1.50. The desire of wisdom alone is continual and incessant, and it fills all its pupils and disciples with famous and most beautiful doctrines." When Moses heard this he did not cease from his desire, but he still burned with a longing for the understanding of invisible things. [...]{7}{mangey thinks that there is a considerable hiatus here. What follows relates to the regulations respecting proselytes, which as the text stands is in no way connected with what has gone before about the worship of God.}IX. 1.51. And he receives all persons of a similar character and disposition, whether they were originally born so, or whether they have become so through any change of conduct, having become better people, and as such entitled to be ranked in a superior class; approving of the one body because they have not defaced their nobility of birth, and of the other because they have thought fit to alter their lives so as to come over to nobleness of conduct. And these last he calls proselytes (prose┬Álytou 1.52. Accordingly, having given equal rank and honour to all those who come over, and having granted to them the same favours that were bestowed on the native Jews, he recommends those who are ennobled by truth not only to treat them with respect, but even with especial friendship and excessive benevolence. And is not this a reasonable recommendation? What he says is this. "Those men, who have left their country, and their friends, and their relations for the sake of virtue and holiness, ought not to be left destitute of some other cities, and houses, and friends, but there ought to be places of refuge always ready for those who come over to religion; for the most effectual allurement and the most indissoluble bond of affectionate good will is the mutual honouring of the one God. 1.53. Moreover, he also enjoins his people that, after they have given the proselytes an equal share in all their laws, and privileges, and immunities, on their forsaking the pride of their fathers and forefathers, they must not give a license to their jealous language and unbridled tongues, blaspheming those beings whom the other body looks upon as gods, lest the proselytes should be exasperated at such treatment, and in return utter impious language against the true and holy God; for from ignorance of the difference between them, and by reason of their having from their infancy learnt to look upon what was false as if it had been true, and having been bred up with it, they would be likely to err. 1.56. There is, in the history of the law, a record of one man who ventured on this exploit of noble daring, for when he saw some men connecting themselves with foreign women, and by reason of their allurements neglecting all their national customs and laws, and practising fabulous ceremonies, he was seized with a sudden enthusiasm in the presence of the whole multitude; and driving away all those on each side who were collected to see the sight, he slew one man who was so daring as to put himself forward as the leader and chief of this transgression of the law (for the impious deed had been already displayed and made a public exhibition of 1.124. on which account the law altogether forbids any foreigner to partake in any degree of the holy things, even if he be a man of the noblest birth among the natives of the land, and irreproachable as respects both men and women, in order that the sacred honours may not be adulterated, but may remain carefully guarded in the family of the priests; 1.340. And even without reckoning the advantage derived from these things; sight also affords us the greatest benefits in respect of the power of distinguishing one's relatives and strangers, and friends, and avoiding what is injurious and choosing what is beneficial. Now each of the other parts of the body has been created with reference to appropriate uses, which are of great importance, as, for instance, the feet were made for walking, and for all the other uses to which the legs can be applied; again, the hands were created for the purpose of doing, or giving, or taking anything; and the eyes, as a sort of universal good, afford both to the hands and feet, and to all the other parts of the body the cause of being able to act or move rightly; 2.69. But the law has given a relaxation, not to servants only on the seventh day, but also to the cattle. And yet by nature the servants are born free; for no man is by nature a slave. But other animals are expressly made for the use and service of man, and are therefore ranked as slaves; but, nevertheless, those that ought to bear burdens, and to endure toil and labour on behalf of their owners, do all find a respite on the seventh day. 2.79. After having given these commandments, Moses proceeds in regular order to establish a law full of all gentleness and humanity. "If," says this law, "one of thy brethren be sold to thee, let him serve thee for six years; and in the seventh year let him be set free without any Payment,"{11}{#de 15:12.} 2.167. For this reason it amazes me that some dare to charge the nation with an anti-social stance, a nation which has made such an extensive use of fellowship and goodwill toward all people everywhere that they offer up prayers and feasts and first fruits on behalf of the common race of human beings and serve the really self-existent God both on behalf of themselves and of others who have run from the services which they should have rendered. 2.189. for then the voice of a trumpet sounded from heaven, which it is natural to suppose reached to the very extremities of the universe, so that so wondrous a sound attracted all who were present, making them consider, as it is probable, that such mighty events were signs betokening some great things to be accomplished. 2.190. And what more great or more beneficial thing could come to men than laws affecting the whole race? And what was common to all mankind was this: the trumpet is the instrument of war, sounding both when commanding the charge and the retreat. ... There is also another kind of war, ordained of God, when nature is at variance with itself, its different parts attacking one another. 3.9. Therefore, even that pleasure which is in accordance with nature is often open to blame, when any one indulges in it immoderately and insatiably, as men who are unappeasably voracious in respect of eating, even if they take no kind of forbidden or unwholesome food; and as men who are madly devoted to association with women, and who commit themselves to an immoderate degree not with other men's wives, but with their own. 3.137. Now servants are, indeed, in an inferior condition of life, but still the same nature belongs to them and to their masters. And it is not the condition of fortune, but the harmony of nature, which, in accordance with the divine law is the rule of justice. On which account it is proper for masters not to use their power over their slaves in an insolent manner, displaying by such conduct their insolence and overbearing disposition and terrible cruelty; for such conduct is not a proof of a peaceful soul, but of one which, out of an inability to regulate itself, covets the irresponsibility of a tyrannical power. 4.16. And before now, some men, increasing their own innate wickedness, and directing the natural treachery of their characters to a violation of all rights, have studied to bring slavery not only upon strangers and foreigners, but even upon those of the same nation as themselves; and sometimes, even upon men of the same borough and of the same tribe, disregarding the community of laws and customs, in which they have been bred up with them from their earliest infancy, which nature stamps upon their souls as the firmest bond of good will in the case of all those who are not very intractable and greatly addicted to cruelty; 4.179. And one may almost say that the whole nation of the Jews may be looked upon in the light of orphans, if they are compared with all other nations in other lands; for other nations, as often as they are afflicted by any calamities which are not of divine infliction, are in no want of assistance by reason of their frequent intercourse with other nations, from their habitual dealings in common. But this nation of the Jews has no such allies by reason of the peculiarity of its laws and customs. And their laws are of necessity strict and rigorous, as they are intended to train them to the greatest height of virtue; and what is strict and rigorous is austere. And such laws and customs the generality of men avoid, because of their inclination for and their adoption of pleasure. 4.180. But, nevertheless, Moses says that the great Ruler of the universe, whose inheritance they are, does always feel compassion and pity for the orphan and desolate of this his people, because they have been dedicated to him, the Creator and Father of all, as a sort of first-fruits of the whole human race. 4.181. And the cause of this dedication to God was the excessive and admirable righteousness and virtue of the founders of the nation, which remain like undying plants, bearing a fruit which shall ever flourish to the salvation of their descendants, and to the benefit of all persons and all things, provided only that the sins which they commit are such as are remediable and not wholly unpardonable.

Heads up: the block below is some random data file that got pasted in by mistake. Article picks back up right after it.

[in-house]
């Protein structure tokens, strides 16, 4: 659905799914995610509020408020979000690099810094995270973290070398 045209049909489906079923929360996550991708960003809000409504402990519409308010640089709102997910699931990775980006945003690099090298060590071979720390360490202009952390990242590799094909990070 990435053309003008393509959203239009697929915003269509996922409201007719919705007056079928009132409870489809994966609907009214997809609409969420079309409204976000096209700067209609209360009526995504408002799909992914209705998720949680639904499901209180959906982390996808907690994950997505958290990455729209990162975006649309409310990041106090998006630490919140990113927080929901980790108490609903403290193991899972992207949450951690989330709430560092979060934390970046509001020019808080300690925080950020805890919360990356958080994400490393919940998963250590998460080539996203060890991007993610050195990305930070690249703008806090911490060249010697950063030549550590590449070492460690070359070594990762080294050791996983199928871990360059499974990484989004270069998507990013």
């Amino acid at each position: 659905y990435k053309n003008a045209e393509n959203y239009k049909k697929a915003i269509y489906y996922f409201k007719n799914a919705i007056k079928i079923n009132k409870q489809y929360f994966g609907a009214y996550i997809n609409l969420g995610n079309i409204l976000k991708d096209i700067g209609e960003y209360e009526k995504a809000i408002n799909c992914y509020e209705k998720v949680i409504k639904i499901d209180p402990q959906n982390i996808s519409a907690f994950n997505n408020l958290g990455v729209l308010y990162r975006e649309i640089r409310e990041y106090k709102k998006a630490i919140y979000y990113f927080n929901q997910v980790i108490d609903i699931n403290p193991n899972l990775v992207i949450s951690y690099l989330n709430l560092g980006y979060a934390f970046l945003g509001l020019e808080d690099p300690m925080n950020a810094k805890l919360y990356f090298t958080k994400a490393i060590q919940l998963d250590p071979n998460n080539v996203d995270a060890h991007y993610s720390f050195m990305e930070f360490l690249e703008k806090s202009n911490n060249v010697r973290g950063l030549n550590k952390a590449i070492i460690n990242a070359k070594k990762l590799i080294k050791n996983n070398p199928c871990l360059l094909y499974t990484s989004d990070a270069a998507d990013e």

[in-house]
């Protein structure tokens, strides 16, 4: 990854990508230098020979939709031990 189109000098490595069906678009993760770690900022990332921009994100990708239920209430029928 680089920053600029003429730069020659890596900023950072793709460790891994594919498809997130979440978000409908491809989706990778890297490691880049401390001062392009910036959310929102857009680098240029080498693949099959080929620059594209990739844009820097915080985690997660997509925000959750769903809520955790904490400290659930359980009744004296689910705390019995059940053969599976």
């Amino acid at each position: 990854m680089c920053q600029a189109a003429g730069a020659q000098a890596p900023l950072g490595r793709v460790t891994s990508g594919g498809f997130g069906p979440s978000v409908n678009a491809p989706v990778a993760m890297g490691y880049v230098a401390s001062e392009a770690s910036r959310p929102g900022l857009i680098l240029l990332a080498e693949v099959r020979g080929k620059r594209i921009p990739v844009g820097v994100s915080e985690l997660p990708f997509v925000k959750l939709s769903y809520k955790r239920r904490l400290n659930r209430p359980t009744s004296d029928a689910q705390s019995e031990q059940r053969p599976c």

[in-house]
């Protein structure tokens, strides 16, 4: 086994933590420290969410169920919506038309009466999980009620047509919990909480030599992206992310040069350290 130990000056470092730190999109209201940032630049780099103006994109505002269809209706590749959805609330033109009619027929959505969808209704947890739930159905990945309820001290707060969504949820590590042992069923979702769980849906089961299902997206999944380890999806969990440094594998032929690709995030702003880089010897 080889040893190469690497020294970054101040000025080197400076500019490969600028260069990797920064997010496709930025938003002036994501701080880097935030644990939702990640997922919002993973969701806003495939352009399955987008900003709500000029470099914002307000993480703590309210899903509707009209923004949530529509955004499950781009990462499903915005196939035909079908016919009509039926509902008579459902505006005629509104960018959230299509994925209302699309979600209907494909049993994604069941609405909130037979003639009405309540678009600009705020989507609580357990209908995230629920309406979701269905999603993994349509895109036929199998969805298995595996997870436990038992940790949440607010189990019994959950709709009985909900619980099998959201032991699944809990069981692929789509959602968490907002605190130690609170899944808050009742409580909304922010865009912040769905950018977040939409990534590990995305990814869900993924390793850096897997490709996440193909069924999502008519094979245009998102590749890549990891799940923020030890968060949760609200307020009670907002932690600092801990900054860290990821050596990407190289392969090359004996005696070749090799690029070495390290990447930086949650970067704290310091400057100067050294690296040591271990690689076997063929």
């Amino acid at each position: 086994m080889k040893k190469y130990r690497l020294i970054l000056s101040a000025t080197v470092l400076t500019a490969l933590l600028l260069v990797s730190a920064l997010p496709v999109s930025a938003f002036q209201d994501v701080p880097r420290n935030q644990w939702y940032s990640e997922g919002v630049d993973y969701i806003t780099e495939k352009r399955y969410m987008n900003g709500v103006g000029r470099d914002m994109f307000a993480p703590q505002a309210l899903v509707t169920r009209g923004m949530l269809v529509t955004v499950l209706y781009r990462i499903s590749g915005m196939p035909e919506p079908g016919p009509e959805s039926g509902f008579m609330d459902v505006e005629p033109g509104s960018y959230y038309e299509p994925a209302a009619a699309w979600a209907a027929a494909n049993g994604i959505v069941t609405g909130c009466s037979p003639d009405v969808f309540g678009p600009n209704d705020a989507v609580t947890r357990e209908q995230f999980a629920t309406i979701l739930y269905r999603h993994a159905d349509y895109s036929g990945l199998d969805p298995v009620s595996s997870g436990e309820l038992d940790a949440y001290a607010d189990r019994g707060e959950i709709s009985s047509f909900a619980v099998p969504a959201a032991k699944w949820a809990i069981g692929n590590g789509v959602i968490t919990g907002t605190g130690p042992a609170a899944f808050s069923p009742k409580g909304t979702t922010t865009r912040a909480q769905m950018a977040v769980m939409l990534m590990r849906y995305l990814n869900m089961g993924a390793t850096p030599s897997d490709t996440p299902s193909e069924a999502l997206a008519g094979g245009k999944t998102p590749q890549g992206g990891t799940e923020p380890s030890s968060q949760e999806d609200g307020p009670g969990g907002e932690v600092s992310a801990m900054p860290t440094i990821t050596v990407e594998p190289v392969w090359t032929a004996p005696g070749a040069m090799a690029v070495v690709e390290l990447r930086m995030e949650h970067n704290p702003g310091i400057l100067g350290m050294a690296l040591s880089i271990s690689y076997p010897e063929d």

19. Philo of Alexandria, On The Virtues, 160, 222, 89, 147 (1st cent. BCE - missingth cent. CE)